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In Future generations computer systems : FGCS

Laryngeal vestibule (LV) closure is a critical physiologic event during swallowing, since it is the first line of defense against food bolus entering the airway. Identifying the laryngeal vestibule status, including closure, reopening and closure duration, provides indispensable references for assessing the risk of dysphagia and neuromuscular function. However, commonly used radiographic examinations, known as videofluoroscopy swallowing studies, are highly constrained by their radiation exposure and cost. Here, we introduce a non-invasive sensor-based system, that acquires high-resolution cervical auscultation signals from neck and accommodates advanced deep learning techniques for the detection of LV behaviors. The deep learning algorithm, which combined convolutional and recurrent neural networks, was developed with a dataset of 588 swallows from 120 patients with suspected dysphagia and further clinically tested on 45 samples from 16 healthy participants. For classifying the LV closure and opening statuses, our method achieved 78.94% and 74.89% accuracies for these two datasets, suggesting the feasibility of implementing sensor signals for LV prediction without traditional videofluoroscopy screening methods. The sensor supported system offers a broadly applicable computational approach for clinical diagnosis and biofeedback purposes in patients with swallowing disorders without the use of radiographic examination.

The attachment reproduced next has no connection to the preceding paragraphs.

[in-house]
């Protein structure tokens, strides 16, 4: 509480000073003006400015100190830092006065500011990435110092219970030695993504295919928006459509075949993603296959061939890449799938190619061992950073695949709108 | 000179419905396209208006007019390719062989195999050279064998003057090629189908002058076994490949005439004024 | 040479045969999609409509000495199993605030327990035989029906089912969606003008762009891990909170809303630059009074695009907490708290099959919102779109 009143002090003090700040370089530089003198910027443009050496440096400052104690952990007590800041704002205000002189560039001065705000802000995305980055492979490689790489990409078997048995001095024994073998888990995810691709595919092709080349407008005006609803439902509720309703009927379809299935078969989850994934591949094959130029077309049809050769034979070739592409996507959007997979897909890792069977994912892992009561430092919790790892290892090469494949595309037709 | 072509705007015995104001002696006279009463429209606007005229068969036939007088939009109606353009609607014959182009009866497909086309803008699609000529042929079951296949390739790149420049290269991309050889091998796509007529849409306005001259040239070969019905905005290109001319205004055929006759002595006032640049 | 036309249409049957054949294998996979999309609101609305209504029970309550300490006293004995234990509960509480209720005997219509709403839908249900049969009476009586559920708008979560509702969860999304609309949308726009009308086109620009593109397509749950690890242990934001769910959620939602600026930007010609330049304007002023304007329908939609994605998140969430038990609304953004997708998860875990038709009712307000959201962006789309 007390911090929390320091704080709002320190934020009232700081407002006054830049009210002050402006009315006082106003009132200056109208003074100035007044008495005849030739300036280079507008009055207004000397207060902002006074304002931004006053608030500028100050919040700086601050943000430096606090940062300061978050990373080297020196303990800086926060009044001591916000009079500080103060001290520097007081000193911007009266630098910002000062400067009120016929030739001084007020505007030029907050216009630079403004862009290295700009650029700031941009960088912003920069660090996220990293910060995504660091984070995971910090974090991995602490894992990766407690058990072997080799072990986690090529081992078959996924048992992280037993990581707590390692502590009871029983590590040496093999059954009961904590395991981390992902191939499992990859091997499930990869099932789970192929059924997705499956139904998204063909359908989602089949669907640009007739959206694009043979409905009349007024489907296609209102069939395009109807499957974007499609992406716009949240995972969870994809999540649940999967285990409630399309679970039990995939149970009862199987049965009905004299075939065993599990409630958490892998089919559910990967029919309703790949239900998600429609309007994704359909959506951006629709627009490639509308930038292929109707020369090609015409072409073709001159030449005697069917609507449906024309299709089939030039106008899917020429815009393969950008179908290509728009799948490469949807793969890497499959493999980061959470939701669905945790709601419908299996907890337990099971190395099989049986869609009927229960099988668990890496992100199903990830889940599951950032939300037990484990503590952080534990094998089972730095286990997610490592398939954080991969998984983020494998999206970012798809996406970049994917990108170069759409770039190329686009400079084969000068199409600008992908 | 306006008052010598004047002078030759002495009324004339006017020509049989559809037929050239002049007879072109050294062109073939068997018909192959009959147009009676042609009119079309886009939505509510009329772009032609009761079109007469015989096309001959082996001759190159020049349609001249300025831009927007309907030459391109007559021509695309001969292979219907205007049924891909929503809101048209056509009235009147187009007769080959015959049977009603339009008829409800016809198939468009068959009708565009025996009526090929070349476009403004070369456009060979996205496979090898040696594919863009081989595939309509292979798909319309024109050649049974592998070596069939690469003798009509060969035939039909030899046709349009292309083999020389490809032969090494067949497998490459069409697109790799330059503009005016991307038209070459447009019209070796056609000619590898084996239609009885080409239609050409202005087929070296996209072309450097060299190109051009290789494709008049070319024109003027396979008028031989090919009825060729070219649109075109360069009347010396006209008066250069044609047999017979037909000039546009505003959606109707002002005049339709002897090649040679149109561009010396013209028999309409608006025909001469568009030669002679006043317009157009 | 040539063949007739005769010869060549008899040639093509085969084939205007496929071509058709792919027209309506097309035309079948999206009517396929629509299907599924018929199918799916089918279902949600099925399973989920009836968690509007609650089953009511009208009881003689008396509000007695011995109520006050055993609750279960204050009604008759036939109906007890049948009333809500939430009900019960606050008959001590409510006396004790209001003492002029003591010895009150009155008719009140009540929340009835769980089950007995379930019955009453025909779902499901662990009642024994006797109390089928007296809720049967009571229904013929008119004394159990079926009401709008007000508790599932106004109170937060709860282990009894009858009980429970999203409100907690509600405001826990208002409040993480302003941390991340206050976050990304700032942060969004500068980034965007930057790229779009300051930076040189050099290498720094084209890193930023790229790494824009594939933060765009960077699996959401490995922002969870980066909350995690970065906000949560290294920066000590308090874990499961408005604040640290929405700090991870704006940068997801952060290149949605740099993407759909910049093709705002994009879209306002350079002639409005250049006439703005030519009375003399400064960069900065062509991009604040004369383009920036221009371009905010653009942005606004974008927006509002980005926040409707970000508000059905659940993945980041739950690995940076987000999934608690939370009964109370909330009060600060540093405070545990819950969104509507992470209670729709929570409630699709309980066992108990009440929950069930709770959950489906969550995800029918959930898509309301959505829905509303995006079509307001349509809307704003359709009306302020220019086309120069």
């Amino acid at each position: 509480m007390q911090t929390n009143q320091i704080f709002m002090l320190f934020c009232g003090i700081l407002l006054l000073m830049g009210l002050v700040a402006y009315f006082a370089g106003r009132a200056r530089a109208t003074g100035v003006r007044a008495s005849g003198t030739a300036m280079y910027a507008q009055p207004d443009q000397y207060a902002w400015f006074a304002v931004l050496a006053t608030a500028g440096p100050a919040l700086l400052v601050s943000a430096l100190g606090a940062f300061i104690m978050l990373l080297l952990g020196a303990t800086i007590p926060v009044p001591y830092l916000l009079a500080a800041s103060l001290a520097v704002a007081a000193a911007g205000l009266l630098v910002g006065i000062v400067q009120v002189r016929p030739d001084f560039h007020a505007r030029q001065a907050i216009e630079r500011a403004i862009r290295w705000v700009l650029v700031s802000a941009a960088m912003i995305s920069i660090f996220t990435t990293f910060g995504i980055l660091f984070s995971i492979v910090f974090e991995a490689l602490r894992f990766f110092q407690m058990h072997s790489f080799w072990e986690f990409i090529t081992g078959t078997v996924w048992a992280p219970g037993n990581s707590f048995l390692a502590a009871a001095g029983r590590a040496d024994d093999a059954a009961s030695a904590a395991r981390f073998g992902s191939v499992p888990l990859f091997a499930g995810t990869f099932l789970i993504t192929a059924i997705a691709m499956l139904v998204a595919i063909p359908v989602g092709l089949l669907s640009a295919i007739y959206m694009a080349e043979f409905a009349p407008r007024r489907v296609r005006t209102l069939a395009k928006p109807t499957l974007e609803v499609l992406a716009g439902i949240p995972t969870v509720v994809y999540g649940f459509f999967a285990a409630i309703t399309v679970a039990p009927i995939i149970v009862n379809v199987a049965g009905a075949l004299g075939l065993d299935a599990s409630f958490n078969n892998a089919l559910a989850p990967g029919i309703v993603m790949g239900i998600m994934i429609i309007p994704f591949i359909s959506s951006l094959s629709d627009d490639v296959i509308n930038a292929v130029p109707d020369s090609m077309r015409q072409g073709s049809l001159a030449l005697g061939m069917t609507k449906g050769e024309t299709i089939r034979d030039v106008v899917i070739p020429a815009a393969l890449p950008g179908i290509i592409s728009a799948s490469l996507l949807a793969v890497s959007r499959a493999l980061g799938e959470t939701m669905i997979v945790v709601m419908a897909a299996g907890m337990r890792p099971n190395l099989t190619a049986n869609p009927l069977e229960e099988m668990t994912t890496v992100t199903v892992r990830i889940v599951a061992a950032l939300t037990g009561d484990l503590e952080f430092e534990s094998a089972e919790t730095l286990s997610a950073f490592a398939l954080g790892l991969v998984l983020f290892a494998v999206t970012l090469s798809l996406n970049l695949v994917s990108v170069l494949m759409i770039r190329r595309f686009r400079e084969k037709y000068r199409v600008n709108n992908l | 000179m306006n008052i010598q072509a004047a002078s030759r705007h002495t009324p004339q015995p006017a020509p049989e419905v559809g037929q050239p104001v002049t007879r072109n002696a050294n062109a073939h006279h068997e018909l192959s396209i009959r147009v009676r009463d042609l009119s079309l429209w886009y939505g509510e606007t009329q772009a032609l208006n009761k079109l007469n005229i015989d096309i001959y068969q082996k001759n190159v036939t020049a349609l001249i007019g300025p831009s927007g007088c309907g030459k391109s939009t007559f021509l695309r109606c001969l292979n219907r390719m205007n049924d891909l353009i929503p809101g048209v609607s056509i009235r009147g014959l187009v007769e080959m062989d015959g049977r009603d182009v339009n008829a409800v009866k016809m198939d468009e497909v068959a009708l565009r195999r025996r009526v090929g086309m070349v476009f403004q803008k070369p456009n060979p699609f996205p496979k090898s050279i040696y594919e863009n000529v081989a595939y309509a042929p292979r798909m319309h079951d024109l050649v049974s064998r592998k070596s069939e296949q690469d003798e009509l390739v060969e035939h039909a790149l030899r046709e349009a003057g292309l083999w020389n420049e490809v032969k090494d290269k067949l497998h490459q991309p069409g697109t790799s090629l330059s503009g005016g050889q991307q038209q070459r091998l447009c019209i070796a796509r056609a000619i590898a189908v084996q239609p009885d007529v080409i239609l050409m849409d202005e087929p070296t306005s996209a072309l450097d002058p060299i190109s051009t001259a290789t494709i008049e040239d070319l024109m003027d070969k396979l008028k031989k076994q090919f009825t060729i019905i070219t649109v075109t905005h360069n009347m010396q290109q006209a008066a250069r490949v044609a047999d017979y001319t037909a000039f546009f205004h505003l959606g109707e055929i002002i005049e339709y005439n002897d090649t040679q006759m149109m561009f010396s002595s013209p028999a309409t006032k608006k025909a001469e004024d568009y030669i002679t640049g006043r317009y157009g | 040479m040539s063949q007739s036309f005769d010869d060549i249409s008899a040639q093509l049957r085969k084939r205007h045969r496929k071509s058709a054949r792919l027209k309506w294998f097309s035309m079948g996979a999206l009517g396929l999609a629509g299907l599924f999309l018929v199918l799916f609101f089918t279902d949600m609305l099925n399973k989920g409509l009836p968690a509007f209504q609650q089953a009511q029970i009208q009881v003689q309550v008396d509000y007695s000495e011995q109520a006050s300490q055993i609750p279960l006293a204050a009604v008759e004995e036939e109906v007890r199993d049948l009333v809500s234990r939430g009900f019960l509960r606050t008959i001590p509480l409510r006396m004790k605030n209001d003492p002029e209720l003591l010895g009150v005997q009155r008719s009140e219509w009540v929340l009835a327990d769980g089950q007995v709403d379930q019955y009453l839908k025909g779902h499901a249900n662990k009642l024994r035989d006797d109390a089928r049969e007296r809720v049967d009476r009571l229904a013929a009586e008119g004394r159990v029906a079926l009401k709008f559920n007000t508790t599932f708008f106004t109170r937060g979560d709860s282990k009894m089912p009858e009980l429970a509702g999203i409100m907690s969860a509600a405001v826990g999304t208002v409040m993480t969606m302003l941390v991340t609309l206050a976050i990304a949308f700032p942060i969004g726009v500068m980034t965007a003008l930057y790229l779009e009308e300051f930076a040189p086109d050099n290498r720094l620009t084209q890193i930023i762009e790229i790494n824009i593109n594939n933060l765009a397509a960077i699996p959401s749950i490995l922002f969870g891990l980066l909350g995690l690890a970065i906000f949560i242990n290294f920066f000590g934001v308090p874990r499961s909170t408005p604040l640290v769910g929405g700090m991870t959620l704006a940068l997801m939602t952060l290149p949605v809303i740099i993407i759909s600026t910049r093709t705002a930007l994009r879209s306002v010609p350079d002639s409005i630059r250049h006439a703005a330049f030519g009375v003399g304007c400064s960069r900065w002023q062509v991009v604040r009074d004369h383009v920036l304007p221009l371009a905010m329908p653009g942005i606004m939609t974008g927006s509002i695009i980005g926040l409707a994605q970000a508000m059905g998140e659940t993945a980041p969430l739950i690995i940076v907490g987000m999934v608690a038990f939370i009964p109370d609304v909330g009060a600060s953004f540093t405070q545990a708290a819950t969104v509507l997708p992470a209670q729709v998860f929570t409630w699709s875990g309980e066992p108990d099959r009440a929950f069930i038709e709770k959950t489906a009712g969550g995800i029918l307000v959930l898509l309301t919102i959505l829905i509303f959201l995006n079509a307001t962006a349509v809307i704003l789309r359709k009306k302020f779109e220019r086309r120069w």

Mao Shitong, Sabry Aliaa, Khalifa Yassin, Coyle James L, Sejdic Ervin


Deep learning, Dysphagia, Health-care, High resolution cervical auscultation (HRCA), Laryngeal vestibule closure